TYPE 4: Insular Areas Acquired after United Nations Trusteeship, as a Commonwealth of the United States -- The United States was responsible for administering the Northern Mariana Islands after World War II as a United Nations trusteeship. In 1976 Congress approved the mutually negotiated "Covenant to Establish a Commonwealth of the Northern Mariana Islands in Political Union with the United States." The commonwealth government adopted its own constitution in 1977, and the constitutional government took office in Jan. 1978. The Covenant was fully implemented on Nov. 3, 1986, pursuant to Presidential Proclamation No. 5564.

    (TYPE 5: An additional type of Insular Area would be those countries which have achieved independence but are now in "Free Association with the United States." However, these are not an "unincorporated territories" and hence are not considered here. )


Post-1941 Military History of Taiwan

During the WWII period, all military attacks against Japanese installations in Taiwan were conducted by United States military forces. The historical record shows that bombing raids against targets in Taiwan began in earnest on October 12, 1944. At no time did the military forces of the Republic of China participate in attacks against Taiwan.

After the dropping of two atomic bombs on Japan, the Japanese Emperor agreed to an unconditional surrender on August 15, 1945. On September 2, General Douglas MacArthur issued General Order No. 1, which described procedures for the surrender ceremonies and military occupation of over twenty areas. After a thorough reading of General Order No. 1, we need to answer an important question: "Who is the occupying power?" or more specifically "Who is the legal occupier?"

The only possible answer is: "It is the United States." (This assertion is also fully confirmed by Article 23 of the post-war San Francisco Peace Treaty, where the terminology of "the principal occupying power" is used.) The Hague Conventions of 1907 state that "Territory is considered occupied when it is actually placed under the authority of the hostile army."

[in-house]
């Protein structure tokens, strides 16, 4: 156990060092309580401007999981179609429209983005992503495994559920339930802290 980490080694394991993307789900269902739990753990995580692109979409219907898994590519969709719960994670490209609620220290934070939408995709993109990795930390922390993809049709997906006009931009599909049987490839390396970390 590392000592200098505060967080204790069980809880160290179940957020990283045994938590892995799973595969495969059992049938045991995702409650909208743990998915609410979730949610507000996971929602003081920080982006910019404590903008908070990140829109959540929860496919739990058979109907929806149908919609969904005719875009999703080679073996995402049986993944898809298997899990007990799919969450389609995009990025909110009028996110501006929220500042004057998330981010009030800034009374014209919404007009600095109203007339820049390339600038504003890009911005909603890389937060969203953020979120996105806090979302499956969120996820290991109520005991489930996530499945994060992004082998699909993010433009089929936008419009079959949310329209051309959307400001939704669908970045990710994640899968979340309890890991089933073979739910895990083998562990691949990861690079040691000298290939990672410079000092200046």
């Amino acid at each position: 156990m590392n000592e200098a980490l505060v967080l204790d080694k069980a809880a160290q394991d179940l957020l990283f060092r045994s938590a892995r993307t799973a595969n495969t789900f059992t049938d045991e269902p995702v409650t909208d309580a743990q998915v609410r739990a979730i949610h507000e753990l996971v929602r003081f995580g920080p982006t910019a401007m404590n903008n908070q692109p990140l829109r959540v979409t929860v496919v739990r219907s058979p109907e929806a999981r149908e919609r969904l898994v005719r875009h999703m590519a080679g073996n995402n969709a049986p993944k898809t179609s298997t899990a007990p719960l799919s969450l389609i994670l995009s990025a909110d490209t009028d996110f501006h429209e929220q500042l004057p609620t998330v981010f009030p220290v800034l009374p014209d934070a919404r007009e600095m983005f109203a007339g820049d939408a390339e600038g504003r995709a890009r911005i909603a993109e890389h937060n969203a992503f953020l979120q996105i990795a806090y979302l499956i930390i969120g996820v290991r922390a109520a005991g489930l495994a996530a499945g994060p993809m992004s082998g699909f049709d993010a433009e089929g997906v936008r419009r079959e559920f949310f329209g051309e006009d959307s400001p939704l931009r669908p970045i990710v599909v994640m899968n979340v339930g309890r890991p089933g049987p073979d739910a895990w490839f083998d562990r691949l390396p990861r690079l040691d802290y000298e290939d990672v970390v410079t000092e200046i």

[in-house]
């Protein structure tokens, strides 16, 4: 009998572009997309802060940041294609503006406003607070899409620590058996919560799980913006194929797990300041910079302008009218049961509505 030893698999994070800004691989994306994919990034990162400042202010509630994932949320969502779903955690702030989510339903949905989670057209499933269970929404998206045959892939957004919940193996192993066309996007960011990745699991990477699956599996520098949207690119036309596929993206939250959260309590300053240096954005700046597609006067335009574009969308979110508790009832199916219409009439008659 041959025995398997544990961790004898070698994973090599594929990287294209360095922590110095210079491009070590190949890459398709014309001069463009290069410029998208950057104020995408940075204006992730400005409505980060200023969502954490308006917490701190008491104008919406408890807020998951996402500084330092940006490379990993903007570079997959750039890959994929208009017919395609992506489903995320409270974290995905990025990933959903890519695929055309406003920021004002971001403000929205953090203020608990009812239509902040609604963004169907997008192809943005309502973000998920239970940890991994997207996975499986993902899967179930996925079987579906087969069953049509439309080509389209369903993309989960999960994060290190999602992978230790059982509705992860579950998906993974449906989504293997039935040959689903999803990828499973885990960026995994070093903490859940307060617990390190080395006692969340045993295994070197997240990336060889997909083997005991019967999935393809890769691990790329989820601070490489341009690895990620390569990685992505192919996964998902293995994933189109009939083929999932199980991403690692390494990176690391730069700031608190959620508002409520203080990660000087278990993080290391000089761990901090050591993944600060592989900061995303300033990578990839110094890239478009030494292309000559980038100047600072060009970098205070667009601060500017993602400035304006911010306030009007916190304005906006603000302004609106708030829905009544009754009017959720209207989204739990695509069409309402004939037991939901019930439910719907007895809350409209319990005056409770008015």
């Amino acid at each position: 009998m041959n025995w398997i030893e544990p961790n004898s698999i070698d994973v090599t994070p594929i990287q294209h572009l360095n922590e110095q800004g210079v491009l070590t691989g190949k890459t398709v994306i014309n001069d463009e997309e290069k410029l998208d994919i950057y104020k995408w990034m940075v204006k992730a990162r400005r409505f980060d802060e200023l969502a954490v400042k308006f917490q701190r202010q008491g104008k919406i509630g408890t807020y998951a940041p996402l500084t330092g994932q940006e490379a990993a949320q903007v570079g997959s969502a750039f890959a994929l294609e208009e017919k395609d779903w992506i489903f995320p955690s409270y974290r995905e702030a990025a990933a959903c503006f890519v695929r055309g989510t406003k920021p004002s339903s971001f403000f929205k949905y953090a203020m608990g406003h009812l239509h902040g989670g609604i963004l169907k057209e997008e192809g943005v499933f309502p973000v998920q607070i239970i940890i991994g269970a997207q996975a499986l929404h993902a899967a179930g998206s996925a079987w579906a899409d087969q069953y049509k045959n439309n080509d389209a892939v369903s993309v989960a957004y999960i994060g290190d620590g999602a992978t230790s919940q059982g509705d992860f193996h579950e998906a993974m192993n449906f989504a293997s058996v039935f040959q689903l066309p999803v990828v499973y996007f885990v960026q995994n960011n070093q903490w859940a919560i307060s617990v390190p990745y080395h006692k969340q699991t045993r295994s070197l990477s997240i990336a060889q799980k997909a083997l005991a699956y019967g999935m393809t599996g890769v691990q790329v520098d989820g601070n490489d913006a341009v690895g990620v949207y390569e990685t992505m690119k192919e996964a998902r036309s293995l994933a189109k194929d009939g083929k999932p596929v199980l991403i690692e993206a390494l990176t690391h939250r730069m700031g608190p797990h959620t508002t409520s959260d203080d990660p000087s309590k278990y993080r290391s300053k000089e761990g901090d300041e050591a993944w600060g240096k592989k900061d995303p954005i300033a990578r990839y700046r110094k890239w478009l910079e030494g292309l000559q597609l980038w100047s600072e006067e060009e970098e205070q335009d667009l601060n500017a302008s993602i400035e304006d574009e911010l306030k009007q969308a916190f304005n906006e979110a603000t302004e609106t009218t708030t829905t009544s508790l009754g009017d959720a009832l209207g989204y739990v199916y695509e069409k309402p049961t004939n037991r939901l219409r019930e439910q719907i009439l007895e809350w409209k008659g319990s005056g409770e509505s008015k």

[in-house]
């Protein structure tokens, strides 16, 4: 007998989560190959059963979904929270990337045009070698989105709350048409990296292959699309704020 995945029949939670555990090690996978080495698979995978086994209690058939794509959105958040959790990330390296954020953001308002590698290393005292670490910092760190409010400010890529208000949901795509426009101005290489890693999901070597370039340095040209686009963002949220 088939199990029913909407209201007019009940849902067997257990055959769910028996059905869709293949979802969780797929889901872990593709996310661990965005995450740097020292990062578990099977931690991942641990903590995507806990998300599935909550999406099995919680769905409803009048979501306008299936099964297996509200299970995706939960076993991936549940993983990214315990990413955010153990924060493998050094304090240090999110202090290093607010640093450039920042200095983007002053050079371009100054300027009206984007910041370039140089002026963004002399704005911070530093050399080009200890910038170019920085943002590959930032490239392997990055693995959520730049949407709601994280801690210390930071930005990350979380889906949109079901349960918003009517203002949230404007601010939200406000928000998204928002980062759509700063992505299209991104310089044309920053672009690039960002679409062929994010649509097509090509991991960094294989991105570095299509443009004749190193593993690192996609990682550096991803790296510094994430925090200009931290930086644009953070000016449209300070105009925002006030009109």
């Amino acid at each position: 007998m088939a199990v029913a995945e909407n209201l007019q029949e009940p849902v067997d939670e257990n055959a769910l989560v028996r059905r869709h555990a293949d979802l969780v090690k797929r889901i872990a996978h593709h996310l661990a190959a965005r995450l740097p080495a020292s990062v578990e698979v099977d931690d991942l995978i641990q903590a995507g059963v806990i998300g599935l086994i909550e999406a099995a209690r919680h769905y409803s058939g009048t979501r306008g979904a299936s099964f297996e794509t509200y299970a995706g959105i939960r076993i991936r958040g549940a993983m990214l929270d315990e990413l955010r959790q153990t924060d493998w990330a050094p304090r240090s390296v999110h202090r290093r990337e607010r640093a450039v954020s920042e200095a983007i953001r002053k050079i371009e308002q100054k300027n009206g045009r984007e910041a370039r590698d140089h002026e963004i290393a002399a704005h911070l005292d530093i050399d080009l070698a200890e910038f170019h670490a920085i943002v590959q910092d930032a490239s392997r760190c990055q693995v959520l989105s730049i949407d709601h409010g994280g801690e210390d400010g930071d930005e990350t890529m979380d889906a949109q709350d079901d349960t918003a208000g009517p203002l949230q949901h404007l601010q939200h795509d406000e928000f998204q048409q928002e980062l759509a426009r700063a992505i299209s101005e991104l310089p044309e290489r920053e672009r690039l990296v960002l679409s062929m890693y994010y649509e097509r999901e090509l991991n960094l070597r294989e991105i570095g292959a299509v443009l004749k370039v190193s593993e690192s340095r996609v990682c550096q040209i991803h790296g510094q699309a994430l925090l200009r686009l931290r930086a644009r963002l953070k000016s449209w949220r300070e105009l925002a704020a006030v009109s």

Important legal relationships for the disposition of Taiwan do indeed arise from all these facts.


Dissection of a TYPE 1 U.S. Insular Area

As seen from the above, the earliest delineation of U.S. insular areas (TYPE 1) was by the Supreme Court after the Spanish American War, for Puerto Rico, Guam, the Philippines, and Cuba. The United States was the "conqueror," hence (in the post-Napoleonic era) the United States is "the legal occupier." Obviously, "military occupation" is not equivalent to "annexation."

From this information we can see that beginning in 1898, the six fundamental criteria for the recognition of a type of U.S. insular area are --
      There was a formal declaration of war,
      Each area had been conquered by U.S. military forces,
      After the surrender ceremonies, there was a formal peace treaty,
      The USA is the legal occupier,
      The territorial sovereignty of the original "mother country" was ended via the terms of the peace treaty,
      The jurisdiction of the United States over each area has been specified in the peace treaty.


This is a "default status" for these areas, and does not require any immediate confirmation by the U.S. Congress. Significantly, Taiwan fits these TYPE 1 criteria exactly.

Puerto Rico, Guam, the Philippines, and Cuba were all under United States Military Government upon the coming into force of the Spanish-American Peace Treaty on April 11, 1899. In fact, for most of these territories, "civil government" authorized or recognized by the United States government was only implemented many years later.